3) Create a suitable PLACE for your work. If your work requires concentration, the kitchen table may not be the best place in the house. Not only that, but you should pick a location (in my opinion) that you can conveniently "leave" when you are done. Most importantly - make your work space actually work for you. My office is in our basement. Not very glorious. But I finished off the walls and put in a little drop ceiling to make it look comfortable. I had to run a high speed Ethernet cable from our modem because the wireless signal was not strong enough or fast enough. I even bought a little fridge for sodas and snacks. It works.

Need help designing your work space for maximum efficiency? Try this handy FREE office design tool at:

4) Use TECHNOLOGY to your advantage. Allow answering machines and voice mail to take care of calls you don't need to take during your "working" hours. A great investment, for some folks, might be a pair of "noise cancelling" headphones. I own a set from Bose - and they were a fabulous investment! There are also many FREE Internet resources that can help you keep your work organized and your space less cluttered. Check out for a good document organizing site or which you can use to make flashcards (or index cards for organizing clients or products!). There are lots of eager professionals willing to help you with projects at

5) Don't be afraid to have "the talk" with your family. Depending on how understanding your family circle is, you may need to have a polite chat about how they can help you stay focused and get your work done. Constant interruptions may be a sign that they don't entirely appreciate that, even though you are "home", you are still "working." Chat about how you are trying to organize your time so that you actually have more time to spend with them in the end.

Do YOU have some work-from-home tips to share?

Feel free to leave them below. Thanks for reading! Now...get back to work. :)


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    • Millionaire Tips profile image

      Shasta Matova 

      7 years ago from USA

      Another well written hub with lots of great advice and real life experience. I have experienced all of these distractions, and agree with all of the tips. Voted up.

    • pharmacist profile imageAUTHOR

      Jason Poquette 

      7 years ago from Whitinsville, MA


      Very good point! It may be a bit awkward, but such talks are really necessary. And a true friend will understand. Thanks for commenting!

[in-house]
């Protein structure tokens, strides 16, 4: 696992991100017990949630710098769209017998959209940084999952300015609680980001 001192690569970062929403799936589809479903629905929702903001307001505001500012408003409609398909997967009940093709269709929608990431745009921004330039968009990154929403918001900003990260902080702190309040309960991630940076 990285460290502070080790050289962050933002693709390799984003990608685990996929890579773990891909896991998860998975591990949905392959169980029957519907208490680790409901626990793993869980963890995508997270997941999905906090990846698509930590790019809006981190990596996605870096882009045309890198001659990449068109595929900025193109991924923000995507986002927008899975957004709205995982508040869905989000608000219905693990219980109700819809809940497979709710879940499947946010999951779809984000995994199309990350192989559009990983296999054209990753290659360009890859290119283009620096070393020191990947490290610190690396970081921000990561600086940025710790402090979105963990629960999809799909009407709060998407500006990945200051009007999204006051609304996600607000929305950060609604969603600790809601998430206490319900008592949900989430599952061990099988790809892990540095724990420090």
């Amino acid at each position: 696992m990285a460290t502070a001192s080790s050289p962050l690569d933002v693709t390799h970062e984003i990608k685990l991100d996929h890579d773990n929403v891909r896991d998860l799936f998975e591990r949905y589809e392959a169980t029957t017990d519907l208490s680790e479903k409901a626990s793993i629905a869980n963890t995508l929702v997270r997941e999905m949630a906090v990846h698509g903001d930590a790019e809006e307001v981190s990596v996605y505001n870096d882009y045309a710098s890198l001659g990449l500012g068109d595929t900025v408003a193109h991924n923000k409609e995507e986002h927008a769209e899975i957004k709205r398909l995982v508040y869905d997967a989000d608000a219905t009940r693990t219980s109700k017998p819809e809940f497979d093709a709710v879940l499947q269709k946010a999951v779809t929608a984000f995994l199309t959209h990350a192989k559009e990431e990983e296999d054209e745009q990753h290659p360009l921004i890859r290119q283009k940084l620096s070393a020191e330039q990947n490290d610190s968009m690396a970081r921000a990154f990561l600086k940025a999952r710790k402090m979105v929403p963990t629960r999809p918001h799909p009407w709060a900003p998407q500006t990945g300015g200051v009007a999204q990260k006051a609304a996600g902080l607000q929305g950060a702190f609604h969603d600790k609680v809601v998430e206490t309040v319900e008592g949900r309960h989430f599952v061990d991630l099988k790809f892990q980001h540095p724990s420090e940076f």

• profile image


      7 years ago

      One thing I could add: You may find yourself also needing to have "the talk" with your friends, neighbors, and extended family about your status as a work-at-home professional.

      Many people mistakenly assume that, since you're home all day, you must not be doing much. So they frequently drop by unexpectedly and want to hang out when you're trying to get work done. I have one friend who also works from home, whose friends are always calling and asking if she can watch their kids for a couple of hours while they take someone to the doctor or go shopping.

    • pharmacist profile imageAUTHOR

      Jason Poquette 

      7 years ago from Whitinsville, MA

      @Superbob17 - Thanks for reading!

      @nicregi - Yes...planning is half the battle.

    • nicregi profile image

      Reginald Chan 

      7 years ago from Malaysia

      Good hub. I too face the same problem especially when I write at home. Therefore, planning is always vital. 101% vital for me and as a writer, time is what we need most.

      Good work here.

    • superbob17 profile image


      7 years ago

      Great Hub. Those are some good points if a person is working at home.

    • pharmacist profile imageAUTHOR

      Jason Poquette 

      7 years ago from Whitinsville, MA


      SEO has always interested me, as has design. I know little or nothing about either. But you are right - a workstation can make (or break) your day. Thanks for the comment.

    • pharmacist profile imageAUTHOR

      Jason Poquette 

      7 years ago from Whitinsville, MA

      Thanks Kristen! Freelance writing must be pretty exciting - but challenging too. I'm sure you have mastered the skills to work well from home! Thanks for commenting.

    • brandasaur profile image


      7 years ago from Planet X

      Great hub! My husband and I work as full time SEO specialists and graphic designers. A good workstation is definitely a plus for us. Very uplifting and inspiring. It fuels you to work hard and feel comfortable. Thanks!

    • Kristen Haynie profile image

      Kristen Haynie 

      7 years ago from Modesto, CA

      This is great! I work from home as a freelance writer. These are VERY important things that need to be considered in order to manage time efficiently and actually get things done. This will be lots of help to those who are having trouble finding a balance. Thank you!